This piece is part of HuffPost’s international series on therapy. It originally appeared on HuffPost U.K.
For the last two years, Iain Ross has seen a therapist regularly. Not because a doctor referred him, but because he sought out help himself. And he’s not the only one.
In the U.K., therapy is more popular than ever. There were 1.2 million referrals to the National Health Service’s improved access to psychological therapies (IAPT) program ― a service that offers talk therapy ― in 2014-2015, according to data provided by the NHS to HuffPost U.K. There were almost half a million more referrals (1.6 million in total) in 2018-2019. That’s not even taking into account the huge numbers attending private therapy.
Brits might be known for their stiff upper lip and “keep calm and carry on” mentality, but data clearly shows attitudes are shifting and therapy is becoming more normalized. In recent years, mental health has dominated conversations in the media and it’s become the subject of multiple charity and social media campaigns. Countless celebrities have also spoken candidly about these issues, particularly the Royal Family, who launched their Heads Together mental health initiative to get people talking.
And aside from talking, people, like Ross, are also taking control. Data shared with HuffPost U.K. suggests more people than ever are reading the signs that something isn’t right and taking it upon themselves to get help. In 2014-2015, 39.1% of overall referrals to the NHS’s IAPT program were self-referrals rather than through a primary doctor. And in 2018-2019, self-referrals rose to a staggering 70.2%, according to the NHS.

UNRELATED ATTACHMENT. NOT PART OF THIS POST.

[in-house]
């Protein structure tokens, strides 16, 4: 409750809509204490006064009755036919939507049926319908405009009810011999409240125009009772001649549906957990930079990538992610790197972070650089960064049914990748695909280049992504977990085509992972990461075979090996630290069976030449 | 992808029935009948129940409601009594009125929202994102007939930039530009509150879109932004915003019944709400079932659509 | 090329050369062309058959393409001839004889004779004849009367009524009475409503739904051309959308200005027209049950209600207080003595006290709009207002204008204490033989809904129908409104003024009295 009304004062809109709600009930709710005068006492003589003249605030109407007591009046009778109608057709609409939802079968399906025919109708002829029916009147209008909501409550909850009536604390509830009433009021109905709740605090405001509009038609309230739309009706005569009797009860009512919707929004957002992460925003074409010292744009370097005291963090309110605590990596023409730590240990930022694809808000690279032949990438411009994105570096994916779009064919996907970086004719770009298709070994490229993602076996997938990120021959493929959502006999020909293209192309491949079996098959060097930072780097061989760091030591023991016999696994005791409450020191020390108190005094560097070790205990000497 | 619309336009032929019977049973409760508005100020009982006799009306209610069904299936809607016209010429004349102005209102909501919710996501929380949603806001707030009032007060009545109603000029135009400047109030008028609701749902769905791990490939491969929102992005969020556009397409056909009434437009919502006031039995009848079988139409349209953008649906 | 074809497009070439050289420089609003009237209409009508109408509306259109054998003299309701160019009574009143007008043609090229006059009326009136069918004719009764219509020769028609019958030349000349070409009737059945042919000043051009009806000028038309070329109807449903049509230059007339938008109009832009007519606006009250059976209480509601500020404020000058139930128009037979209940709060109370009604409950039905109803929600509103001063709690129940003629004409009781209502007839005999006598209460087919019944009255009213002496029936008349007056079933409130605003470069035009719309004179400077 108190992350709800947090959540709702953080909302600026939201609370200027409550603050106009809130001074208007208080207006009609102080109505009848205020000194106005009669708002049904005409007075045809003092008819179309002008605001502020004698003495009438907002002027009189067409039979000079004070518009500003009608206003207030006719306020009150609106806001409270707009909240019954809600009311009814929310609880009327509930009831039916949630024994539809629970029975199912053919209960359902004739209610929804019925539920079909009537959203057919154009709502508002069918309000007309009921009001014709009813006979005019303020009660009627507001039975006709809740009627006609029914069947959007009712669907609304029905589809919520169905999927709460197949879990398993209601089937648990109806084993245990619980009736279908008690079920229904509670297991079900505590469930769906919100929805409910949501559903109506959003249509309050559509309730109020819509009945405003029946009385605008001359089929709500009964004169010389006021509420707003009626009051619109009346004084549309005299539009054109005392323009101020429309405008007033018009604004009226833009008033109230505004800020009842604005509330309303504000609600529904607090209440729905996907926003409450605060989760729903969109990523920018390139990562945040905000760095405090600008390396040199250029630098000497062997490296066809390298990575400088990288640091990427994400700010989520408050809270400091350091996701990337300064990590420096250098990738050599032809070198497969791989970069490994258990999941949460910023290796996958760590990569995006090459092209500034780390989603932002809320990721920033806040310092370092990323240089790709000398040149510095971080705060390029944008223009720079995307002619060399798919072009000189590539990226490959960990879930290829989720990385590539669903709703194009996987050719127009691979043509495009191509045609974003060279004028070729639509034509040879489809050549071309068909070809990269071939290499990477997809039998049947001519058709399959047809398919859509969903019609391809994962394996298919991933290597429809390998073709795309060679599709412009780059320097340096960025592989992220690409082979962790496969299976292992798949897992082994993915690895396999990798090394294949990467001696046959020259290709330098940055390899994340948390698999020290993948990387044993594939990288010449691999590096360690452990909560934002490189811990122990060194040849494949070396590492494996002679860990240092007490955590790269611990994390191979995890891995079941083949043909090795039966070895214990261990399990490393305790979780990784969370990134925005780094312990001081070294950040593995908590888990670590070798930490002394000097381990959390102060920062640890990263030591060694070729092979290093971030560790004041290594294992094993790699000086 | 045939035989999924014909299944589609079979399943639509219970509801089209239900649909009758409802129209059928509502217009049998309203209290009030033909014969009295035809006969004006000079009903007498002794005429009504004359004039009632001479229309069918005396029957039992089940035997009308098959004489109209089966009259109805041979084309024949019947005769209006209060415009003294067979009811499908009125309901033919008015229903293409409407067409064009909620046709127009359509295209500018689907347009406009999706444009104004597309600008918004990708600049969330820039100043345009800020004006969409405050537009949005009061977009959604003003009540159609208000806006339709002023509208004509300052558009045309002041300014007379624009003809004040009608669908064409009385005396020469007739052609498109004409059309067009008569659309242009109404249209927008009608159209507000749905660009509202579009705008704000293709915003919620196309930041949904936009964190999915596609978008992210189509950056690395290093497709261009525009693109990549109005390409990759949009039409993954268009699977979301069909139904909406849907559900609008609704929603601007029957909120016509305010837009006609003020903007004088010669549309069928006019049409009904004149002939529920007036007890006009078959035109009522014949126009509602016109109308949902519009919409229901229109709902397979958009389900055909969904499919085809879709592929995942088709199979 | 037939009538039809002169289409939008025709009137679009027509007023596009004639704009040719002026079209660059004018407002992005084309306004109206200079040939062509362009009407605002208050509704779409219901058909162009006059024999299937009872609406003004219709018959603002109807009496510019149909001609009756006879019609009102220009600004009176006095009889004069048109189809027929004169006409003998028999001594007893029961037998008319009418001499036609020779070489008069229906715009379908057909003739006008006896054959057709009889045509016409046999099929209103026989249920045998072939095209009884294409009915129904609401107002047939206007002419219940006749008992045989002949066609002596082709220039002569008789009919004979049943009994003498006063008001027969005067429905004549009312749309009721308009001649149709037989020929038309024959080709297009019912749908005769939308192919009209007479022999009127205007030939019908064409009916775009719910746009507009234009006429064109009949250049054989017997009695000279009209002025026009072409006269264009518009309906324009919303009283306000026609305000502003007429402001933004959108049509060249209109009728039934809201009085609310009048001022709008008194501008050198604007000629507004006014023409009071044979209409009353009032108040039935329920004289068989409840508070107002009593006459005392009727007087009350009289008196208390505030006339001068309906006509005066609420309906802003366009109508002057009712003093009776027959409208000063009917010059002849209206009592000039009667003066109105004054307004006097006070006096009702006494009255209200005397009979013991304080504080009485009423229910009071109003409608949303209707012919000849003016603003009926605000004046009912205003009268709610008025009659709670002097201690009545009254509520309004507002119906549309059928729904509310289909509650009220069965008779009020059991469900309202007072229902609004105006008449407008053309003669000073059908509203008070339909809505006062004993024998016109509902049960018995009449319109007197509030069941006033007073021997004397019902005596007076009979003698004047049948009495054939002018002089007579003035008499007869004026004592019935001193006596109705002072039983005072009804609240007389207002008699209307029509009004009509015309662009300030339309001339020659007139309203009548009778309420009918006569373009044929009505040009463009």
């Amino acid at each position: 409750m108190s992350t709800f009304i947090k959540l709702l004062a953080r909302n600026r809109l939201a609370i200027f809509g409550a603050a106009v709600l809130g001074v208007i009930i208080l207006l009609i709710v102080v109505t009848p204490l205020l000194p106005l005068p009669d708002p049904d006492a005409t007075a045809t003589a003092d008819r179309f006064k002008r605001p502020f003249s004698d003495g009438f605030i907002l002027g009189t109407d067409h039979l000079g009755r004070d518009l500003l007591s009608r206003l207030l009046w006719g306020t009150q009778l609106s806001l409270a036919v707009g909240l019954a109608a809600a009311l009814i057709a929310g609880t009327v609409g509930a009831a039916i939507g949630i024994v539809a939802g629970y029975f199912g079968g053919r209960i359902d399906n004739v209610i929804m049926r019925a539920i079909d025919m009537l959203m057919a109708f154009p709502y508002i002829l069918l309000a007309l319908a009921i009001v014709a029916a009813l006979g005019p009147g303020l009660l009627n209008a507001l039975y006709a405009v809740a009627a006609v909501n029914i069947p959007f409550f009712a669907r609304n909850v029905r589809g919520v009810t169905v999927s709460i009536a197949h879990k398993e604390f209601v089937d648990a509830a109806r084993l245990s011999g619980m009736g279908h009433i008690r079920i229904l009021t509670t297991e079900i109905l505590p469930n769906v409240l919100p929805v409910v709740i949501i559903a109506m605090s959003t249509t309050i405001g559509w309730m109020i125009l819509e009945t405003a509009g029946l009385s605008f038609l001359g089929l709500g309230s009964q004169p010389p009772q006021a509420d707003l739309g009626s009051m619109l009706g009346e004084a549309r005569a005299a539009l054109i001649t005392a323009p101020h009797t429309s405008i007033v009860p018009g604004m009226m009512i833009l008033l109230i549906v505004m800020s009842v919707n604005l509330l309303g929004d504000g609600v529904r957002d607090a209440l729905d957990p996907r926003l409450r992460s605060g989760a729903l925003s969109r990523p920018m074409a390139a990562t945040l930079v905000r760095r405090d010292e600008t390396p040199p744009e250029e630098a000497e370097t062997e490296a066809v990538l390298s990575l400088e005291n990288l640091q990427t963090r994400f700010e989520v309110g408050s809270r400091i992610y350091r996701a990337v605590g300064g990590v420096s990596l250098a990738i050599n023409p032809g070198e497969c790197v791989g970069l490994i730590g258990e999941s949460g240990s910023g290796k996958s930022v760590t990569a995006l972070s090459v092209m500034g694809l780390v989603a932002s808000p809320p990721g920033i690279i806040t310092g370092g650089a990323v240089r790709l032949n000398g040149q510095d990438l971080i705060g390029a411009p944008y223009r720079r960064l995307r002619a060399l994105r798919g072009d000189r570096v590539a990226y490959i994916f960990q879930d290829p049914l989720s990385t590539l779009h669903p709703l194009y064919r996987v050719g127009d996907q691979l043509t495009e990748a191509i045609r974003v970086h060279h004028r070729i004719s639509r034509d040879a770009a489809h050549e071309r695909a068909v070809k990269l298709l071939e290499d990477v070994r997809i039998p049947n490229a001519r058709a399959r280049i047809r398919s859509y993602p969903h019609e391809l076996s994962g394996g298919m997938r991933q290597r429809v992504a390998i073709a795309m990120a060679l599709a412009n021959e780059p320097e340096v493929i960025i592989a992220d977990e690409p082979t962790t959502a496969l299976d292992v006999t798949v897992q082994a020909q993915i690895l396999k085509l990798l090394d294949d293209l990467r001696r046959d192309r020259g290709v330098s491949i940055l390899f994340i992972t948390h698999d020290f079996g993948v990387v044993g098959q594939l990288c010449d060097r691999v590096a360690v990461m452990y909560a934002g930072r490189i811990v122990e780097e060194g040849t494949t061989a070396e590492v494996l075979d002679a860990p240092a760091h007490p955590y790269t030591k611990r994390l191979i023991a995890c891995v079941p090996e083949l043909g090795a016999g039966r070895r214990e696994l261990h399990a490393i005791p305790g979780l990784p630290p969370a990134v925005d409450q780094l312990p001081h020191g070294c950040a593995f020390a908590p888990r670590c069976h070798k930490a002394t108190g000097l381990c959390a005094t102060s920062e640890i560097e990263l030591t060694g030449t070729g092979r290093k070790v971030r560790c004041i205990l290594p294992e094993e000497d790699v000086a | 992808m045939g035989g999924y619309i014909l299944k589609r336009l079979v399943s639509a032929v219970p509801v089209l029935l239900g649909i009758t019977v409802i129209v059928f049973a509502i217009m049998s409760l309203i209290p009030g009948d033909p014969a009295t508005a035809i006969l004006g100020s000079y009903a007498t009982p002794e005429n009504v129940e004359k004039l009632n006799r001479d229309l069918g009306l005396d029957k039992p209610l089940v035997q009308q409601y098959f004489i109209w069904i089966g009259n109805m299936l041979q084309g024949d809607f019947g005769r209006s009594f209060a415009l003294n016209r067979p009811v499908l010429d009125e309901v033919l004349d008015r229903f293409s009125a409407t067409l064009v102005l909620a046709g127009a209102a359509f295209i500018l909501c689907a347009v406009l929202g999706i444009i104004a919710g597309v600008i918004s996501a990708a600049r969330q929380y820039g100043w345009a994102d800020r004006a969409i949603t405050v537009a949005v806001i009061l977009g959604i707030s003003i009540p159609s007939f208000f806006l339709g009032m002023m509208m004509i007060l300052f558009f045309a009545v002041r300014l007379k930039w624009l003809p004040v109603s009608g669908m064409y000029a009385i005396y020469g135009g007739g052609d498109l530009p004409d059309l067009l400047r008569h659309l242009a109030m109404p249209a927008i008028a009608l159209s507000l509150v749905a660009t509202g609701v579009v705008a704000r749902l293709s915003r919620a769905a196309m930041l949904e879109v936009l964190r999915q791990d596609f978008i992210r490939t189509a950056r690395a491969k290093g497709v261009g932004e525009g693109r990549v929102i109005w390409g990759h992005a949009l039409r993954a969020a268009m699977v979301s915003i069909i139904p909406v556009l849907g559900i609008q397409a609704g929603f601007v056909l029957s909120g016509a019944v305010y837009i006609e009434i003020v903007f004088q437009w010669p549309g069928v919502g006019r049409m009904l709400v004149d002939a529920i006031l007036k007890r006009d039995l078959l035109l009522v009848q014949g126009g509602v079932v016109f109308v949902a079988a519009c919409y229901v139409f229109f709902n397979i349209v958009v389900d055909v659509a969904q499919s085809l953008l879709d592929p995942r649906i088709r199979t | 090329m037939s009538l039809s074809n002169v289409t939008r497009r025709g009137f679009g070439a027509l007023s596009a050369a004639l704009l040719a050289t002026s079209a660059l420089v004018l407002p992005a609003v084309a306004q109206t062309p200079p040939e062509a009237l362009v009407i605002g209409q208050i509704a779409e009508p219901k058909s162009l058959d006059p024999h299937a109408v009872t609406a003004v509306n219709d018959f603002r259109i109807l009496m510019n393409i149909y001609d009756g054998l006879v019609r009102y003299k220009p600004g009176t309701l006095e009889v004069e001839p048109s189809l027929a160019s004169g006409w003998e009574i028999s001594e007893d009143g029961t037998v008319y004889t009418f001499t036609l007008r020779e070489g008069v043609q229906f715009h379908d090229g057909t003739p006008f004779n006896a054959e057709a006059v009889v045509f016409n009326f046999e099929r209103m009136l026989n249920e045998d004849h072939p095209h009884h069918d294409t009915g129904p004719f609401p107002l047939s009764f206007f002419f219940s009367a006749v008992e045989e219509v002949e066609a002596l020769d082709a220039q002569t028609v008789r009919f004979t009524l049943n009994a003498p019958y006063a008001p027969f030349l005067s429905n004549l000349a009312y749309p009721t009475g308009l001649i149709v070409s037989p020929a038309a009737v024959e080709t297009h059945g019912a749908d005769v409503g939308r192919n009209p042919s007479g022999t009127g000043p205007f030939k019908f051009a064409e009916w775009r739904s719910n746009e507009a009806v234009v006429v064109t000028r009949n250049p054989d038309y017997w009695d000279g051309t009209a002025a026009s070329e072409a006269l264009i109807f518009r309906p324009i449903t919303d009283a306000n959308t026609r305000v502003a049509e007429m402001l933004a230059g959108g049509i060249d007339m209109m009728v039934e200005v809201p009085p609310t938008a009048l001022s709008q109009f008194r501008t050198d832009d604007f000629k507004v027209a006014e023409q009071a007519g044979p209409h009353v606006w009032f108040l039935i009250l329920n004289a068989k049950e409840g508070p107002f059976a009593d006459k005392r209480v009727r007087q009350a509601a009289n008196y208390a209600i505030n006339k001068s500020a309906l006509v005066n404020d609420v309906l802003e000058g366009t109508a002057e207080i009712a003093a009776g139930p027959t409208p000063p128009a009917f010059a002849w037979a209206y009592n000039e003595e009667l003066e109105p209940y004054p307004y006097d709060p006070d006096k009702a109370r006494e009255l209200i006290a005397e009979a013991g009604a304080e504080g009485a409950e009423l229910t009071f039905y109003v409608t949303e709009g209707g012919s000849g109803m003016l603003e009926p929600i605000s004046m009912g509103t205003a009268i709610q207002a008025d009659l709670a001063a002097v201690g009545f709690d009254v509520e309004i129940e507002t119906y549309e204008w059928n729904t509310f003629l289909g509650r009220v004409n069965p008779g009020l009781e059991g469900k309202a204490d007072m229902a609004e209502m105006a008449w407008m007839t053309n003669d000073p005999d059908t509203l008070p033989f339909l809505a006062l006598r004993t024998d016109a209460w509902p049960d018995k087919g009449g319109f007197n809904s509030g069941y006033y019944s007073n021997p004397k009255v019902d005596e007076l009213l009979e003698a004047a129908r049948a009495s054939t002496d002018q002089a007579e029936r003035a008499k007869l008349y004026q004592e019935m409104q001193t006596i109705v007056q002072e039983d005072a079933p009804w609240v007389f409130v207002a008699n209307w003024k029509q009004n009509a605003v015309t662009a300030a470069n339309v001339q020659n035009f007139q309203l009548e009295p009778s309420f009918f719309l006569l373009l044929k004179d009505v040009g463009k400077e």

Ross first sought help when he realized his relationship with his boyfriend was being impacted by his mental health struggles. The 27-year-old from Leeds decided enough was enough.
“I had experienced quite severe highs and lows, for as long as I can remember really, but eventually got to a point where I knew it was taking a toll on my relationship, my work and my health,” he said.
He recalled a former colleague had spoken openly about having therapy so he asked them for a recommendation. The next thing he knew, he was sitting in an introductory session of a private clinic. “I immediately knew that it was something I should have done a long time ago,” he said.
More people like Ross are seeking help from counselors or psychotherapists compared to five years ago, according to the British Association for Counselling and Psychotherapy (BACP). Yet statistics show men are still less likely to reach out for help than women, and those aged 60 and over are far less likely to go to therapy compared to the younger generations. Jo Holmes, BACP’s children, young people and families lead, is concerned about this generational gap.
“The older they are, the less likely they are to access therapy,” she said, noting the older population could be dealing with huge events, such as the loss of a lifelong partner or child, or their own health issues.
There are many reasons why someone might go to speak to a professional — it could be to seek support navigating grief, depression, low mood, anxiety or stress at work. It might be to do with relationship troubles, post traumatic stress disorder, disordered eating, or even because they’re not sleeping at night. The list is endless. So too are the different types of therapy you can access, ranging from art and behavioral therapies right through to psychoanalysis and relationship therapy.